Merry Cemetery: Have you ever met people laughing and kidding about death? If you have not, then a visit to the Merry Cemetery is a must, the second funeral monument in the world. In Sapanta, the traveller receives one of the most beautiful lessons of life from the people here. Their ancestors considered death as a beginning, and not the end and this faith is still present today. “The happy cemetery” here is proof of this faith. People welcome death more with joy, rather than sorrow which is why the inscriptions of the dead person’s life  contain satirical verses, describing the main events of their life. The life philosophy of the Maramures area is “to laugh about sorrow”. Here, the traveller can also find the fine “carpets of Sapanta”. The threads are spun with a big spindle, and then woven manually on a loam.

Wildlife: The enthusiasts of hunting and fishing will not fail to discover Maramures’ profusion of game and fish. Hunters may go on deer, chamois, wild boar, deer, hare, black grouse, woodcock and pheasant hunts or shoots. The trophies captured can be preserved by the local Forest Authority. Anglers may choose among fishing in either mountains or plain watercourses as well as in ponds. Carp, pike and sander may be captured against a day fee in the dam lake of Firiza and the ponds of Remetea Chioarului and Doua Veverite – Lapusel. According to regulations, the trout may be captured in the Vaser valley only between the 1st of May and the 15th of September.

Sports and traveling by Mocanita:At Mogosa, the height difference of about 400 metres, the air currents and a ski lift provide ideal conditions for hang-gliding and paragliding. In the rainy season, when the water level is high enough, Lapus Gorges, with its small rapid lining from Razoare to Remecioara, is a strong temptation for canoers and rafters. Similar attempts of rafting were made along the Vaser valley. Here, the presence of the narrow-gauge train may help you to carry the equipment.At Firiza lake there is a sport canoeing club which has arranged a buoyed route. When travelling on the Mocanita, a narrow-gauge steam train, the only means of transportation in the valley, one should keep in mind that this is like a journey back in time: after leaving Viseu station there is no cell phone signal, and any contact with modern times is lost.

The access point to Vaser Valley is the town of Viseu de Sus. The railway runs along Vaser River and is one of the last remaining steam rails still in active use in Europe, and the only one in Romania still used for hauling logs down from the mountains. Built after the First World War for the express task of transporting wood, it is still – surprisingly – used for its original purpose. Nowadays, in spite of its old age, the steam locomotives have been given one more task: that of transporting tourists. Here is one of the few places where one can ride along in a wagon pulled by steam power, every year the old Mocanita attracts thousands of tourists from all over the world, and offers them unforgettable railway trips.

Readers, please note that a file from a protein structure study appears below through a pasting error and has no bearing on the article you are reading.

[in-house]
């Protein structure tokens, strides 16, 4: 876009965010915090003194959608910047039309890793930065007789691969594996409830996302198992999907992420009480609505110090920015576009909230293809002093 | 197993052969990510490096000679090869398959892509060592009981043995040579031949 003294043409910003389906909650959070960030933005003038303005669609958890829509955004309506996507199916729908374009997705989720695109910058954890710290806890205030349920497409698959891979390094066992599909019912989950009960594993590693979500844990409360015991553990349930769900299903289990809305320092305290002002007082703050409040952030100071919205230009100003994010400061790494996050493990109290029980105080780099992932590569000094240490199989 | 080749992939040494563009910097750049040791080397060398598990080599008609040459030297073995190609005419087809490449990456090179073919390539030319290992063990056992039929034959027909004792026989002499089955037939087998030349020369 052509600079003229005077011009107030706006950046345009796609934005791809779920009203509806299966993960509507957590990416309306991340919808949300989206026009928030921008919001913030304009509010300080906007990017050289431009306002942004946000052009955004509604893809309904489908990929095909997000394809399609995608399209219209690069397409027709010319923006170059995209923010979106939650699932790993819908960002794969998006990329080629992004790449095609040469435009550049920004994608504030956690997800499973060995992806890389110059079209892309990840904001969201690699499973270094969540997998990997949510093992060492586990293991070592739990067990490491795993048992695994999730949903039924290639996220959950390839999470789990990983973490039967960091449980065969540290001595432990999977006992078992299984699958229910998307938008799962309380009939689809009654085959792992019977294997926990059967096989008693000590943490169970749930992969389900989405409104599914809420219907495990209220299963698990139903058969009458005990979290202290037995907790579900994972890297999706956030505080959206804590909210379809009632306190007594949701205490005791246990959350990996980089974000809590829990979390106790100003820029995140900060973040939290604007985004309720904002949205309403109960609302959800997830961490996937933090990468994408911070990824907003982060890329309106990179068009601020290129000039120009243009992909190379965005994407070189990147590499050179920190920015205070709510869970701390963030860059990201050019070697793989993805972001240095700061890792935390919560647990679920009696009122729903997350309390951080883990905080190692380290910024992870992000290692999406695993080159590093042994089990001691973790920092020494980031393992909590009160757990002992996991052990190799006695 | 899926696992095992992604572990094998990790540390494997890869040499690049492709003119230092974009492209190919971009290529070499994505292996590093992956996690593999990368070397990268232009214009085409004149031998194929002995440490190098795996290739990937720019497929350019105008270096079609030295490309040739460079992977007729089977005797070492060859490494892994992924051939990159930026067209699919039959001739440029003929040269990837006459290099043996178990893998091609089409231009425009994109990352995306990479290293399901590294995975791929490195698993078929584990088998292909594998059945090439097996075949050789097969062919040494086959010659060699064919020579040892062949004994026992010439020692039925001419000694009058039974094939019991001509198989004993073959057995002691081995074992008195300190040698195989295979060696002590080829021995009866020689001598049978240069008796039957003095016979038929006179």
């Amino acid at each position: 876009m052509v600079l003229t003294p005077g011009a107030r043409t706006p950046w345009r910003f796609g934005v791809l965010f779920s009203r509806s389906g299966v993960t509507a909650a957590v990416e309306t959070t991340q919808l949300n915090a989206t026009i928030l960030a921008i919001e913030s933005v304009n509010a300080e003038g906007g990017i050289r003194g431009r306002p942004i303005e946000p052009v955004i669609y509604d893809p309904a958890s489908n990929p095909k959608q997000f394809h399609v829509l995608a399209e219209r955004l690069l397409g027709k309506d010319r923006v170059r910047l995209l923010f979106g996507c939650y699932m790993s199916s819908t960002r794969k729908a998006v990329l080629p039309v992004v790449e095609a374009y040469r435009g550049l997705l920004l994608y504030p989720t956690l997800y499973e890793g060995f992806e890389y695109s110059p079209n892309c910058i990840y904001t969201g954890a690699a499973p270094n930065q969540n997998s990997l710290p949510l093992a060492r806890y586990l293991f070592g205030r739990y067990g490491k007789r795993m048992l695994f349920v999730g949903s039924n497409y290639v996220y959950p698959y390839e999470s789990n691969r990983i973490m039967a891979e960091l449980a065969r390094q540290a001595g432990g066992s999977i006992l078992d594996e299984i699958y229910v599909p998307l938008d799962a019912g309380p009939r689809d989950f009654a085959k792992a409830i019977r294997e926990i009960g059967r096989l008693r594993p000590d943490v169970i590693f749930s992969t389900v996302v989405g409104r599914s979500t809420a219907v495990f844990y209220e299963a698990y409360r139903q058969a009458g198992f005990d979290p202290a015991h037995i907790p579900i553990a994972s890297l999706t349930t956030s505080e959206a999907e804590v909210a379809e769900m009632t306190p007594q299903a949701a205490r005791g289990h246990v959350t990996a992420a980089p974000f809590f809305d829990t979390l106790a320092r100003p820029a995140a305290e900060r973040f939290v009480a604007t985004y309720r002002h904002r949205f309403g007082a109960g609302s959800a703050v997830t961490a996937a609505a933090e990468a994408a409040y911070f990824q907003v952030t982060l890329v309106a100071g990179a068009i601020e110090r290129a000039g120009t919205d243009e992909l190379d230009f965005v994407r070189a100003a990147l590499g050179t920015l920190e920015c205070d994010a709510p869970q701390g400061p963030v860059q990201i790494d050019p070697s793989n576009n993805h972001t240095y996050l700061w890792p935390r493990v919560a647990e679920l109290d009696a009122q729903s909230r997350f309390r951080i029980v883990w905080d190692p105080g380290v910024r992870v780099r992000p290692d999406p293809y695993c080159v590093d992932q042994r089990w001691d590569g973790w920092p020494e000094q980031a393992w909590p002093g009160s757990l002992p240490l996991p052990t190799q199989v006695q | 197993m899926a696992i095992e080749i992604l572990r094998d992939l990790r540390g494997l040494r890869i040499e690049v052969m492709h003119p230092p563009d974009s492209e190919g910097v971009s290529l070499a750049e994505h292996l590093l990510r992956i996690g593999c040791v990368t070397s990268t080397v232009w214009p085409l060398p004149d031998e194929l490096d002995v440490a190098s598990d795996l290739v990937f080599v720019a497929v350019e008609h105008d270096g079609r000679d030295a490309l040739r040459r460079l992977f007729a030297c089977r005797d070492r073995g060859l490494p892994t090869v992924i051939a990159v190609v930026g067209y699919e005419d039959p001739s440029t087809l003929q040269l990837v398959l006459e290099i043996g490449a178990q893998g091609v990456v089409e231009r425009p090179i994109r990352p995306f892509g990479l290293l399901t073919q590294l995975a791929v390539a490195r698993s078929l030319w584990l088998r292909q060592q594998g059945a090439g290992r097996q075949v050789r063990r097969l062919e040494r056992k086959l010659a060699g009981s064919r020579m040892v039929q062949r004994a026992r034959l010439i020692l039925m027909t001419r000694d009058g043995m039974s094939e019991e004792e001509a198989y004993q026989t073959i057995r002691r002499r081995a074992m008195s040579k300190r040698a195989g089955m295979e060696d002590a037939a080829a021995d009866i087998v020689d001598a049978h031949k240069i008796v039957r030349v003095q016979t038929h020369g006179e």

Travellers can go by train all the way up to the end of the valley and back, enjoying the beauty  of the surrounding countryside. It is also possible to stop on the way, get off at one of the several halts – “halte” – and start a hiking trip to the mountains. Very early in the morning the Mocanita is made ready for the day’s trip. Both the tourist wagons and the forestry wagons are attached to the steam locomotive, wood and water provisions are loaded – they are the fuel of the steam engine – and the mechanic starts the engine. After some time, off the train goes with a long whistle, puffing all along the way. Following the cascading river, the train first passes among the houses of Viseu de Sus. Then, after about seven kilometers, the tracks start to go deep into the wild forest, passing through the steep cliffs of the gorge, and penetrating the mountains through dark tunnels. The silence of nature is broken not only by the tumultuous river which rushes by and the puffs and hisses of the train, but from time to time also by the sharp whistles of the locomotive.

Get around - Highlights: The wooden churches protected by UNESCO (Poienile Izei, Ieud-Deal, Budesti-Josani, Desesti and Barsana-Jbar). The tallest wooden church in the world (78 m high, erected at Sapanta, between 1995-2003). Pietrosu Rodnei Natural Reserve, UNESCO listed since 1979, established in 1932, part of the “Rodna Mountains National Park”, protecting edelweiss, gentians, marmots, chamois, etc. Maramures Mountains Natural Park, the largest and wildest in Romania, covering 1480 sq km, protecting 1260 plant species, bears, wolves, lynxes, etc. Breb Village adopted by the HMS Prince of Wales (he bought three old wooden houses there). Sarbi Village, group of water powered machines (watermills, thresher, alcohol distilleries, whirlpools). Budesti Village, the best-preserved traditional Maramures settlement.

Thanks to Radu Fifes for this beautiful article about Maramures